spend $32 million per hour on wars started during the Bush
By Stephanie Savell
D.C.) – This March marked the 15th anniversary of the
U.S.-led invasion of Iraq.
2003, President George W. Bush and his advisers based their case
for war on the idea that Saddam Hussein, then dictator of Iraq,
possessed weapons of mass destruction — weapons that have never
been found. Nevertheless, all these years later, Bush’s “Global
War on Terror” continues — in Iraq and in many other
a good time to reflect on what this war — the longest in U.S.
history — has cost Americans and others around the world.
the economic costs: According to estimates by the Costs
of War project at Brown University’s Watson
Institute for International and Public Affairs, the war on
has cost Americans a staggering $5.6
trillion since 2001, when the U.S. invaded Afghanistan.
trillion. This figure includes not just the Pentagon’s war
fund, but also future obligations such as social services for an
ever-growing number of post-9/11 veterans.
the above number means taxpayers spend every hour on wars
hard for most of us to even begin to grasp such an enormous number.
means Americans spend $32 million per hour, according to a counter
by the National
Priorities Project at the Institute for Policy Studies.
another way: Since 2001, every American taxpayer has spent almost
on the wars — equal to the average down payment on a house, a
new Honda Accord, or a year at a public university.
stupefying as those numbers are, the budgetary costs pale in
comparison with the human toll.
of 2015, when the Costs of War project made its latest tallies,
up to 165,000 Iraqi civilians had died as a direct consequence of
U.S. war, plus around 8,000 U.S. soldiers and military contractors in
numbers have only continued to rise
to 6,000 civilians were killed by U.S.-led strikes in Iraq and Syria
in 2017 –– more civilians than in any previous year,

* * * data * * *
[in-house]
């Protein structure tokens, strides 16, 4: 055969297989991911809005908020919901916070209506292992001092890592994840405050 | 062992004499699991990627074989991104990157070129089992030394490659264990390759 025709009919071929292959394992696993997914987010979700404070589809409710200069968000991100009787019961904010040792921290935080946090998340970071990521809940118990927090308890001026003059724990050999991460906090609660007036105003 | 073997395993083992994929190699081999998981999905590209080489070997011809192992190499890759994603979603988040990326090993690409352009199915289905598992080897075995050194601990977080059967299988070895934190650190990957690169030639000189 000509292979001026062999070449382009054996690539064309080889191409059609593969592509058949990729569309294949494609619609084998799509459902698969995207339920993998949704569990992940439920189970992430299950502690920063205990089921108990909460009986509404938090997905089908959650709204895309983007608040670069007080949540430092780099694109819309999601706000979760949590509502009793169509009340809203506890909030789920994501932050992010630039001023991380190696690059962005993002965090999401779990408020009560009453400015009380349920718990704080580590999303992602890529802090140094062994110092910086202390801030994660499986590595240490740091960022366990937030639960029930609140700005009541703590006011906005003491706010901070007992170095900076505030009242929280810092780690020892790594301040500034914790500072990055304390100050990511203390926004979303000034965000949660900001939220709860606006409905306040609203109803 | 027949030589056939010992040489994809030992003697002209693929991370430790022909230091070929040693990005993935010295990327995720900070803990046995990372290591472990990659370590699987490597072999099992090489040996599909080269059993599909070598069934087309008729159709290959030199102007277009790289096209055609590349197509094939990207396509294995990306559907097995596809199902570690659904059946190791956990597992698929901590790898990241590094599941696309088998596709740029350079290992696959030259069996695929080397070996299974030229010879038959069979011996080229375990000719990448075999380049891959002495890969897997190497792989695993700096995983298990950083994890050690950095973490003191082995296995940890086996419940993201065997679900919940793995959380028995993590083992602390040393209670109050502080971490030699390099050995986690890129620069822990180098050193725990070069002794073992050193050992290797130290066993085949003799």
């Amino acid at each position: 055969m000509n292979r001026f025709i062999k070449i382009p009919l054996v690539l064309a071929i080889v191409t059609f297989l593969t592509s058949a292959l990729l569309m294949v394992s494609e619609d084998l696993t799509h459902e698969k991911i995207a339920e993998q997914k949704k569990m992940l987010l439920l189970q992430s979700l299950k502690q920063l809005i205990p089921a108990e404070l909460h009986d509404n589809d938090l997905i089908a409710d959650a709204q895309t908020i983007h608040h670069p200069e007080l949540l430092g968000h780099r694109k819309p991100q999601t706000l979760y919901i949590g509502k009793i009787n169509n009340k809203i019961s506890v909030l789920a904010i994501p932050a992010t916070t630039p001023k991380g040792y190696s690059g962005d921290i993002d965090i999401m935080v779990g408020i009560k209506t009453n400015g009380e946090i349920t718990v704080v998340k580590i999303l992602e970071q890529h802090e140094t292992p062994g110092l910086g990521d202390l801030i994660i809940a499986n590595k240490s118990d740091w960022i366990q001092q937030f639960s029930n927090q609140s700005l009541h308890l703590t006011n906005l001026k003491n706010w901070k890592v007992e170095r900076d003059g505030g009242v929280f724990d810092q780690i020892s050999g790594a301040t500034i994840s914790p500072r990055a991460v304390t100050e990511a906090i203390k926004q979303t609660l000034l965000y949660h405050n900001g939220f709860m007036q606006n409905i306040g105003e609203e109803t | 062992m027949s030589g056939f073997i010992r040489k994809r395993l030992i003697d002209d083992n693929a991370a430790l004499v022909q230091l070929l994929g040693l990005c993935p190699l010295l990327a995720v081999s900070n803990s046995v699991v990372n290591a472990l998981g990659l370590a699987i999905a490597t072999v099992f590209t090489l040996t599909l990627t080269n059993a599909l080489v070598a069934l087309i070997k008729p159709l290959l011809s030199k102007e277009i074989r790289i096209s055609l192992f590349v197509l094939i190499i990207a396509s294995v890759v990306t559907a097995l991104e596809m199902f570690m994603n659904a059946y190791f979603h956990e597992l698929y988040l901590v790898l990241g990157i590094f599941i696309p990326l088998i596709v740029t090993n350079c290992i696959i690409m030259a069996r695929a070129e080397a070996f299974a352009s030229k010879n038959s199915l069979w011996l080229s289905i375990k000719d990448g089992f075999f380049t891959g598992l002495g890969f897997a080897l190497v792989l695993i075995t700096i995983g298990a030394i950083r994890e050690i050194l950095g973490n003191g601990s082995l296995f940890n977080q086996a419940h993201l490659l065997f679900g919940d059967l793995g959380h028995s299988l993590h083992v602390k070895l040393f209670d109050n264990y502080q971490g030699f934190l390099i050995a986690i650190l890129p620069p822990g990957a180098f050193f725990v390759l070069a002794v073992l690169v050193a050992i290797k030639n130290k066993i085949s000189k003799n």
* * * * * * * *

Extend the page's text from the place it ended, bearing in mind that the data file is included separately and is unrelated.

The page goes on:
according to the watchdog group AirWars.
addition to those direct deaths, at least four
times as many people in Iraq have died from the side effects
war, such as malnutrition, environmental degradation, and
the 2003 invasion, for instance, Iraqi health care has plummeted
— with hospitals and clinics bombed,
supplies of medicine and electricity jeopardized, and thousands of
physicians and healthcare workers fleeing the country.
the war continues to spread, no longer limited to Afghanistan, Iraq,
or Syria, as many Americans think. Indeed, the U.S. military is
escalating a shadowy network of anti-terror operations all across the
world — in at least 76
nations, or 40 percent of countries on the planet.
about four Green Berets killed by an Islamic State affiliate in the
West African nation of Niger gave Americans a
glimpse of just how broad this network is. And along with it
comes all the devastating consequences of militarism for the people
of these countries.
must ask: Are these astounding costs worth it? Is the U.S.
accomplishing anything close to its goal of diminishing the global
answer is, resoundingly, no.
activity in Iraq and the Middle East has only spurred greater
upheaval and unrest. The U.S.-led coalition is seen not as a
liberating force, but as an aggressor.
This has fomented insurgent recruitment, and there are now more
terrorist groups in the Middle East than ever before.
a broad swath of the American public gets engaged to call for an end
to the war on terror, these mushrooming costs — economic,
human, social, and political — will just continue to grow.
Savell co-directs the Costs of War project at Brown University’s
Watson Institute for International and Public Affairs. This report
first appeared at OtherWords.org and is reprinted here with